By Evie Andreou
Turkish Cypriot leader Mustafa Akinci on Friday welcomed the agreement to end the long-standing halloumi/hellim dispute, reached on Thursday with President Nicos Anastasiades in the presence of European Commission President Jean-Claude Juncker.
Speaking after his meeting with British Foreign Secretary Phillip Hammond, in the north, Akinci said the inspections on the production process would be carried out by an independent international body.
Akinci said that in other EU countries such product controls are carried out agriculture ministers, “but in our case because the minister of agriculture of the Greek Cypriots side has no power or influence in the north, the inspections would have to be done by the international audit company Bureau Veritas which will exercise control on both sides”.
“This company will be in direct contact with the Turkish Cypriot producers, prepare reports and send them to the EU,” he said. Turkish Cypriots can then export the hellim to international markets, he added. “Our hellim is of a good quality but if after inspections there are deficiencies we should take the necessary steps to protect the quality and pass the controls.”
“However I hope that with a [Cyprus] solution we will be able to remove all these problems,” Akinci added.
The appointment of an independent body to inspect halloumi production and secure the trade name worldwide, could also pave the way for joint exports of the island’s traditional semi-soft white cheese from Cyprus and block dairy producers in other countries from making and selling the centuries-old cheese, known in Turkish as ‘hellim’.
The international certification body Bureau Veritas will be tasked with inspecting halloumi/hellim production throughout the island and action will also be taken to facilitate Turkish Cypriot producers to export hellim via the government-controlled areas, it was announced by the European Commission on Friday.
This was the temporary agreement reached under the auspices Juncker when he held talks with the leaders of the two sides.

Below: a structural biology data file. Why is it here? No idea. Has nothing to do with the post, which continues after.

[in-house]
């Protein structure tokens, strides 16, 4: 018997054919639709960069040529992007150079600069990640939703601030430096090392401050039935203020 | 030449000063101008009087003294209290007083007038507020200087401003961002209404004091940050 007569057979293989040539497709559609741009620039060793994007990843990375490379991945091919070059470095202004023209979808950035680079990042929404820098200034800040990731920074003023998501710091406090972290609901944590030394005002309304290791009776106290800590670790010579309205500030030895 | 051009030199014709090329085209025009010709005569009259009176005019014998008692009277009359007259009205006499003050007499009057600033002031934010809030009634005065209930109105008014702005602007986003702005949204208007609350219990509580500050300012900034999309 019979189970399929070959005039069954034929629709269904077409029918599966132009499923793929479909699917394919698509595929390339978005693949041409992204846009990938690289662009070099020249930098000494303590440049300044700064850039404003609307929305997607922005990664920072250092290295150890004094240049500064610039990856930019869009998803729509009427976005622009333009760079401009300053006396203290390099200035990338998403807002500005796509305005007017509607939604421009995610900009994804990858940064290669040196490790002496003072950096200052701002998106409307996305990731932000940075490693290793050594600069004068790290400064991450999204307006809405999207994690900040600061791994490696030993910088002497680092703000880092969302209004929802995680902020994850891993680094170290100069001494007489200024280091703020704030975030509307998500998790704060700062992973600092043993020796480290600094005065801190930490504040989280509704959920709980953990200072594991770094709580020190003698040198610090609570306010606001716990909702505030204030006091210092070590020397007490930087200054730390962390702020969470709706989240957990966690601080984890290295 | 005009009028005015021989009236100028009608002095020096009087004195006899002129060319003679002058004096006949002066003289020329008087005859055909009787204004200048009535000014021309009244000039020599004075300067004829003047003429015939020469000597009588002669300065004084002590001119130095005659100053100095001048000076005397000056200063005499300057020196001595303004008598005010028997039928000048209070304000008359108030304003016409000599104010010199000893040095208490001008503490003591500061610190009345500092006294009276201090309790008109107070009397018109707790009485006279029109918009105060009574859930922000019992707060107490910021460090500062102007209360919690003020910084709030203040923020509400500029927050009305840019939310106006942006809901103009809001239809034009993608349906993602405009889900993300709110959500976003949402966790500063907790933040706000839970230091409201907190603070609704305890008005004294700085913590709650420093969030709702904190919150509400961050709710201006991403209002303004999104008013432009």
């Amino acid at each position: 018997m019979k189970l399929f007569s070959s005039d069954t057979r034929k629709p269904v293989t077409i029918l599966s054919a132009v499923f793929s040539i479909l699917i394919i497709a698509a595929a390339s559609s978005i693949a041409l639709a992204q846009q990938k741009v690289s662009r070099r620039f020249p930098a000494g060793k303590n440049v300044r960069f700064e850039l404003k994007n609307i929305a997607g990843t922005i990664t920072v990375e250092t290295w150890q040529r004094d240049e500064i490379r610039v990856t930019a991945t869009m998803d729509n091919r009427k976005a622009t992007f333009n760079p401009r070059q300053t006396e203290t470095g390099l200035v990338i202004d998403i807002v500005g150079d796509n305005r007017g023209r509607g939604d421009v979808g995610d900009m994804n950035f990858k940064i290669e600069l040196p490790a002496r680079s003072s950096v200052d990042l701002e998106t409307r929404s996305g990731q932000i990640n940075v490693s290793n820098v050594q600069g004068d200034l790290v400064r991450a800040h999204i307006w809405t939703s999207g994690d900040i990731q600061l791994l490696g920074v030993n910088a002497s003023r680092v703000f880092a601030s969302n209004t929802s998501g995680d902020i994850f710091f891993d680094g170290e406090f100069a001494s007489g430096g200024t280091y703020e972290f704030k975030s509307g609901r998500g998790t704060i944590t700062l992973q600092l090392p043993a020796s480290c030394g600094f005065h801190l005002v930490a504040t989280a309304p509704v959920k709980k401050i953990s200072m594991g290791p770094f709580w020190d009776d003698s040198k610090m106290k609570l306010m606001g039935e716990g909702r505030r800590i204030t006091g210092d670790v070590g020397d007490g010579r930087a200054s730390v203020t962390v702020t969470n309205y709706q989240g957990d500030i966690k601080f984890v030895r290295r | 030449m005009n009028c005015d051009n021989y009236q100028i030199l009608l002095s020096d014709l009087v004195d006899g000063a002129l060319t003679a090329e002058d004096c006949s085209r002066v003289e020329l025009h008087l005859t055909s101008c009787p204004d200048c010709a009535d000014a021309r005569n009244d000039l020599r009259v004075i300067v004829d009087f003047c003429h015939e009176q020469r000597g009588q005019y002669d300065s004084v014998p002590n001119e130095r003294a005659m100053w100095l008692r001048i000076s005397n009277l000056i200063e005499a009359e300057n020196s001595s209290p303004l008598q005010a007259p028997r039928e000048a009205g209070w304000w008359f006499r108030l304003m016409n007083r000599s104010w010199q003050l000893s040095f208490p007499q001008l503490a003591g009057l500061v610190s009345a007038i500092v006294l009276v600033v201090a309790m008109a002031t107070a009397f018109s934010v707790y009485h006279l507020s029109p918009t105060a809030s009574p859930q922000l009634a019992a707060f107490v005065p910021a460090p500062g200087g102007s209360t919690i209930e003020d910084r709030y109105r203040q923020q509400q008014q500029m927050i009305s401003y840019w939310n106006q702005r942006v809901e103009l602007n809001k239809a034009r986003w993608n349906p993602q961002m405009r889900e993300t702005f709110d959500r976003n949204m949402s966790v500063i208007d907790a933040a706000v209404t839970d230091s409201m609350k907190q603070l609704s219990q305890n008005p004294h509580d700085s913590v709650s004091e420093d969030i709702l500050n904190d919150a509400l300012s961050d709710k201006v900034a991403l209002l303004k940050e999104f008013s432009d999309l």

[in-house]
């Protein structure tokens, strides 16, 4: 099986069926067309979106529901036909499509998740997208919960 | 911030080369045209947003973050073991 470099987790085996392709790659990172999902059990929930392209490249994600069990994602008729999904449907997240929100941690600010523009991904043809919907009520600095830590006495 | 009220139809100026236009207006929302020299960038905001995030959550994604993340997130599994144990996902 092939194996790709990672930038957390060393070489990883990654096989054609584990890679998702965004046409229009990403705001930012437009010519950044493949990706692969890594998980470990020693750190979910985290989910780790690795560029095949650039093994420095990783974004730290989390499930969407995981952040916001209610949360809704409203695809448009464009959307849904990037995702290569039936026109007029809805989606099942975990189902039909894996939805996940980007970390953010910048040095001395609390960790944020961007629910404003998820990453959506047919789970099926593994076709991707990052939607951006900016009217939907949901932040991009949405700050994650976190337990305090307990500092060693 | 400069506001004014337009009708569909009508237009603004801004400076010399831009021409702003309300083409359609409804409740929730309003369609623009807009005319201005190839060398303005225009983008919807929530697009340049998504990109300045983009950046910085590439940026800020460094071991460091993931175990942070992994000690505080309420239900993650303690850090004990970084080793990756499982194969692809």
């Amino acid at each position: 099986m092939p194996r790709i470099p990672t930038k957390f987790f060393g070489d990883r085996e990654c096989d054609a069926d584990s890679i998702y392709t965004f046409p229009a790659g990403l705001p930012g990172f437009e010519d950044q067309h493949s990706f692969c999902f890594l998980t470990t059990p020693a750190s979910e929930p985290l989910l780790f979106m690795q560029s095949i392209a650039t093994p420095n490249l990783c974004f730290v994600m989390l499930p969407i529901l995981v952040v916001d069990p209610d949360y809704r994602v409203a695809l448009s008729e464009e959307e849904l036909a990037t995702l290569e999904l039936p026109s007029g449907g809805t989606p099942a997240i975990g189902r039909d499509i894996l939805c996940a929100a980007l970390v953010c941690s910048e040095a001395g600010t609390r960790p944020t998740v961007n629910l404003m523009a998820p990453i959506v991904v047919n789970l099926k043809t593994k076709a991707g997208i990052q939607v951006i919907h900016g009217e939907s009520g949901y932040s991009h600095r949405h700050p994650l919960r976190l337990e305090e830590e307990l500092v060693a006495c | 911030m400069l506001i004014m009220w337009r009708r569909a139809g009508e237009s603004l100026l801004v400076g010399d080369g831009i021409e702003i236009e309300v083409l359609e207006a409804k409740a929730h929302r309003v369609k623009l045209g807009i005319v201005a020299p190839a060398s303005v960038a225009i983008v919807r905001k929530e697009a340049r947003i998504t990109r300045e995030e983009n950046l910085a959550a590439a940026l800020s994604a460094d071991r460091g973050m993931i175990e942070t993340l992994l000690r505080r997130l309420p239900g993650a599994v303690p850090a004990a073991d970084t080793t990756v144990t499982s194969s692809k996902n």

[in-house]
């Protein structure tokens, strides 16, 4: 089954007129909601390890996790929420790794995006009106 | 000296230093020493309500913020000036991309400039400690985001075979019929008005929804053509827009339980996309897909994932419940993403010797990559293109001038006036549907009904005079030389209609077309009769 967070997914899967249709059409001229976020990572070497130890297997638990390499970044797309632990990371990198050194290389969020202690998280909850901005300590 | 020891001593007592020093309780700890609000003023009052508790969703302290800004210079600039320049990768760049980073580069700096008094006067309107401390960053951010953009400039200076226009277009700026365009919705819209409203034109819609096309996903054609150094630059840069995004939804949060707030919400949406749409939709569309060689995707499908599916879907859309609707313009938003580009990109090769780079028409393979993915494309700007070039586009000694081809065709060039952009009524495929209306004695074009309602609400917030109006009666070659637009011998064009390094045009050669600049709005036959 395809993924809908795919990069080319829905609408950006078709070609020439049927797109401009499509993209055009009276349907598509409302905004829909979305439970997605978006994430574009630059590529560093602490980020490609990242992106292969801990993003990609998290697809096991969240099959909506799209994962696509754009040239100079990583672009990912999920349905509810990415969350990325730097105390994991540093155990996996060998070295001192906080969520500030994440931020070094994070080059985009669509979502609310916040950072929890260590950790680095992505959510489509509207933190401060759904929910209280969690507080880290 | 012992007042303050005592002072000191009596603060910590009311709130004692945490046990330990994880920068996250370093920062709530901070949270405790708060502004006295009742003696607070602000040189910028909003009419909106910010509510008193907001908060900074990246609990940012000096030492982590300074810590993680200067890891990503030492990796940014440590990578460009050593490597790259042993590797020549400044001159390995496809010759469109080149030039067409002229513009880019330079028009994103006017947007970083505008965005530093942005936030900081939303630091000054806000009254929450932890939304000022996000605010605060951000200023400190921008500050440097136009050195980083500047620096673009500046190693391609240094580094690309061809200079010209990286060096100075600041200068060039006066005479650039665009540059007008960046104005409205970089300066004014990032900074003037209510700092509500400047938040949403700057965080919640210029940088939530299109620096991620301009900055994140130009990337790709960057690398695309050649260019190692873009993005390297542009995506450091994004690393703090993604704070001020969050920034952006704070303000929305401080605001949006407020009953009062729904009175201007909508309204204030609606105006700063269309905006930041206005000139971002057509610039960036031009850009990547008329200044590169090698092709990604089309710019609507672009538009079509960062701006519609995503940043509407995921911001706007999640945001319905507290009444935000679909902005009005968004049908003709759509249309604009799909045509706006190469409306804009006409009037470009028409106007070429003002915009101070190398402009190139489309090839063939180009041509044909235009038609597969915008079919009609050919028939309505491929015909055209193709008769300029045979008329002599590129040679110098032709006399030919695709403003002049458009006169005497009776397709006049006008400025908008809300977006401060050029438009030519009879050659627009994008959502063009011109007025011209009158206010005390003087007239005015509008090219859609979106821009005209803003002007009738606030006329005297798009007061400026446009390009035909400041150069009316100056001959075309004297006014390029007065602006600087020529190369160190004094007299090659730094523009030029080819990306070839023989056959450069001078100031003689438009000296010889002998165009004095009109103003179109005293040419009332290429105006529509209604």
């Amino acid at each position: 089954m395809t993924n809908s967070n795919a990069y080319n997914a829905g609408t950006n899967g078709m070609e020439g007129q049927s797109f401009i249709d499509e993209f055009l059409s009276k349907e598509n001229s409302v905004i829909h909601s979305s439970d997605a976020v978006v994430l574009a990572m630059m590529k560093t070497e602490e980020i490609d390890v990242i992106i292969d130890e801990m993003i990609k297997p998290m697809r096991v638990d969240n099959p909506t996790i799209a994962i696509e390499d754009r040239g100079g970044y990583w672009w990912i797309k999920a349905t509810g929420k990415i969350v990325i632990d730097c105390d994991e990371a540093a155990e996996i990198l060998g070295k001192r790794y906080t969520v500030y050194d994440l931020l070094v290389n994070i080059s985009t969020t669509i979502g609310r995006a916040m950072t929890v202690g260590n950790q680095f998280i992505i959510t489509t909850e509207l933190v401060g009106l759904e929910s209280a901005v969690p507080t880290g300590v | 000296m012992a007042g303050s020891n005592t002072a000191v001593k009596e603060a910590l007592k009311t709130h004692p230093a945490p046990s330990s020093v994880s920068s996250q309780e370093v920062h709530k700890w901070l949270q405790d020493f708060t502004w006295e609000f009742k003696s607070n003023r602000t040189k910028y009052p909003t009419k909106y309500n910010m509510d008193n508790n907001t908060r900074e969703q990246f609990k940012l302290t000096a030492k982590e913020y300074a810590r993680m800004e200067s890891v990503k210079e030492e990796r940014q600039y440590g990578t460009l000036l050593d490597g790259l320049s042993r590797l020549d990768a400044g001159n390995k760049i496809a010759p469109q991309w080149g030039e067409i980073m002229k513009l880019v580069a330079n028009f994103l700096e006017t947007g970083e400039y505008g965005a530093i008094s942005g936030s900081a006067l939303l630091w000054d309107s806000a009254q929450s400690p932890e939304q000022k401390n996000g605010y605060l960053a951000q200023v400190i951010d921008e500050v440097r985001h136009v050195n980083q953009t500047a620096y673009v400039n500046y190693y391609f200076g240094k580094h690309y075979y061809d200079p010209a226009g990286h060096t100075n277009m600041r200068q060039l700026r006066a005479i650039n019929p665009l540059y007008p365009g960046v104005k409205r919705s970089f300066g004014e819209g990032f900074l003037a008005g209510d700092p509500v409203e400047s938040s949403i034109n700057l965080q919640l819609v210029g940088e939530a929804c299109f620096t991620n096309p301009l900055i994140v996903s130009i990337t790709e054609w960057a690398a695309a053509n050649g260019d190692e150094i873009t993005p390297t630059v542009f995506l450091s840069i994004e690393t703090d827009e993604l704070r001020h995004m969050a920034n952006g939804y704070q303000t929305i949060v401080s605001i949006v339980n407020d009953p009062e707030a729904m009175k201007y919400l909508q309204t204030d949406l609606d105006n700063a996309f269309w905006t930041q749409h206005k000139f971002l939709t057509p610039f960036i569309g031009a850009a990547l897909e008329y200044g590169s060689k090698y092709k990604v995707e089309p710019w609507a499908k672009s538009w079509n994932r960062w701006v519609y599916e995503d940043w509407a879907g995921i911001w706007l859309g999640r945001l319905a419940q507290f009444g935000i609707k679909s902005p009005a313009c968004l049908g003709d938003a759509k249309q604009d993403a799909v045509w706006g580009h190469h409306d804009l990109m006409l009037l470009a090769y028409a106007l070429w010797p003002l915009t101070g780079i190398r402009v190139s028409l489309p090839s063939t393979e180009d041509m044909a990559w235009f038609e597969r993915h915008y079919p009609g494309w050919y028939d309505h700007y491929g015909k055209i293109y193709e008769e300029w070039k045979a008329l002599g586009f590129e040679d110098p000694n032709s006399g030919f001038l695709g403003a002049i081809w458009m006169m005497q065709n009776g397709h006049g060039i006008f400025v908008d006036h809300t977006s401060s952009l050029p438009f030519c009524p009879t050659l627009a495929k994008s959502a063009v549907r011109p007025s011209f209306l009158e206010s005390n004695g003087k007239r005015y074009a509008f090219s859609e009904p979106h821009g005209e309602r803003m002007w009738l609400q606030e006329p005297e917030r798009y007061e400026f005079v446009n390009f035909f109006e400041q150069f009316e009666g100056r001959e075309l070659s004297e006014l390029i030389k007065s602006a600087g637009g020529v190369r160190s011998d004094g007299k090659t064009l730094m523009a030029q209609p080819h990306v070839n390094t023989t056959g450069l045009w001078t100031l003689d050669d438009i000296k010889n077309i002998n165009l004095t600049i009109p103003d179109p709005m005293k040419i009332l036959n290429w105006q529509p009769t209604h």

“The [temporary] agreement is to be implemented pending the reunification of Cyprus”, the announcement issued in Brussels said. This followed Juncker’s comment that he had resolved with the leaders of the two sides over a working lunch, the long-standing issue of the halloumi/hellim protected designation of origin (PDO) that the two sides could not agree on.
The Commission’s announcement said that Bureau Veritas is appointed “as the body in charge of the control tasks” provided by the EU regulation on quality schemes for agricultural products and foodstuffs.
Furthermore, it said the Commission will adopt a proposal to modify the Green Line Regulation, to facilitate trade, “on the same day of the publication in the Official Journal of the formal application to get the registration of halloumi/hellim as a PDO,” the announcement said.
After a long dispute between Greek Cypriot dairy producers over the ratio of milk content – the proportion of goat and sheep milk in halloumi was set at over 50 per cent – Cyprus applied to the EU for a PDO for halloumi last year.
“The issue is in the hands of Juncker now,” Agriculture Minister Nicos Kouyialis said following the commission’s announcement.
He added that a mechanism must be in place that will conduct controls throughout the island and will answer to the agriculture ministry and the EU Agriculture Commissioner.
“As you very well know, [the] halloumi [file] is at an advanced stage and what is left is the publication of the file in the Official Journal of the EU,” Kouyialis said.
He added that Juncker will forward the file to the College of Commissioners so that it proceeds to publication and that he hoped that the two issues – production inspection and trade – will be dealt with so that the file is published soon.
As regards to amending Green Line Regulations, he said that the process will be on a political level, and it is being dealt with by the Foreign ministry and Juncker’s office.
The submission of the file last year had upset Turkish Cypriots who felt they had been excluded from the process.
The Turkish Cypriot Chamber of Industry (KIBSO), a non-governmental organisation which represents halloumi producers in the north, had asked for the agriculture ministry’s cooperation to inspect halloumi production in the north on the ministry’s behalf, until a final Cyprus solution. Kouyialis had said that controls would be carried out by international organisations and they need not worry.
KIBSO had argued that hellim makes up 25 per cent of the north’s exports and there were fears that this would be affected if it was registered as a PDO, without an input from the north. They said they had also filed five cases at the Supreme Court last year challenging Cyprus’ application to the EU to register halloumi as a PDO.